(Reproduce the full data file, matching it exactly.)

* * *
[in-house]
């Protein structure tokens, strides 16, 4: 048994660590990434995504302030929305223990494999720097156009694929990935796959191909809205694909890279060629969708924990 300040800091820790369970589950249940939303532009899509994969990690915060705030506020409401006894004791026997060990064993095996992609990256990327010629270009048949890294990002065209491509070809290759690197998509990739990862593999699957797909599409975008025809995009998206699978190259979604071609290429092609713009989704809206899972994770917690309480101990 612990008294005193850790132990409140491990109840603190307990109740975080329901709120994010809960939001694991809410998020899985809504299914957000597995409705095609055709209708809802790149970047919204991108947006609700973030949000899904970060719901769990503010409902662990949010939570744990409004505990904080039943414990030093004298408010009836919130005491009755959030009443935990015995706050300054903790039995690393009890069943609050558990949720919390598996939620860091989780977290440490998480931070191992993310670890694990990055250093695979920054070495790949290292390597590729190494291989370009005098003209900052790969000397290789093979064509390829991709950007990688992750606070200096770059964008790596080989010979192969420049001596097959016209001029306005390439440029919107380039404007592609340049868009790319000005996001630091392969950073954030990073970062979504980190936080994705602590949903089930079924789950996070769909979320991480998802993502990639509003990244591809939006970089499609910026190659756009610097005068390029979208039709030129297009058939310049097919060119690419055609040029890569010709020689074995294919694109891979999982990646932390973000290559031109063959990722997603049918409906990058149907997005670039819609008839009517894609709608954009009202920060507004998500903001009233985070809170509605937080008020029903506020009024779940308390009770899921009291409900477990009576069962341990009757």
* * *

[in-house]
């Protein structure tokens, strides 16, 4: 048994660590990434995504302030929305223990494999720097156009694929990935796959191909809205694909890279060629969708924990 300040800091820790369970589950249940939303532009899509994969990690915060705030506020409401006894004791026997060990064993095996992609990256990327010629270009048949890294990002065209491509070809290759690197998509990739990862593999699957797909599409975008025809995009998206699978190259979604071609290429092609713009989704809206899972994770917690309480101990 612990008294005193850790132990409140491990109840603190307990109740975080329901709120994010809960939001694991809410998020899985809504299914957000597995409705095609055709209708809802790149970047919204991108947006609700973030949000899904970060719901769990503010409902662990949010939570744990409004505990904080039943414990030093004298408010009836919130005491009755959030009443935990015995706050300054903790039995690393009890069943609050558990949720919390598996939620860091989780977290440490998480931070191992993310670890694990990055250093695979920054070495790949290292390597590729190494291989370009005098003209900052790969000397290789093979064509390829991709950007990688992750606070200096770059964008790596080989010979192969420049001596097959016209001029306005390439440029919107380039404007592609340049868009790319000005996001630091392969950073954030990073970062979504980190936080994705602590949903089930079924789950996070769909979320991480998802993502990639509003990244591809939006970089499609910026190659756009610097005068390029979208039709030129297009058939310049097919060119690419055609040029890569010709020689074995294919694109891979999982990646932390973000290559031109063959990722997603049918409906990058149907997005670039819609008839009517894609709608954009009202920060507004998500903001009233985070809170509605937080008020029903506020009024779940308390009770899921009291409900477990009576069962341990009757």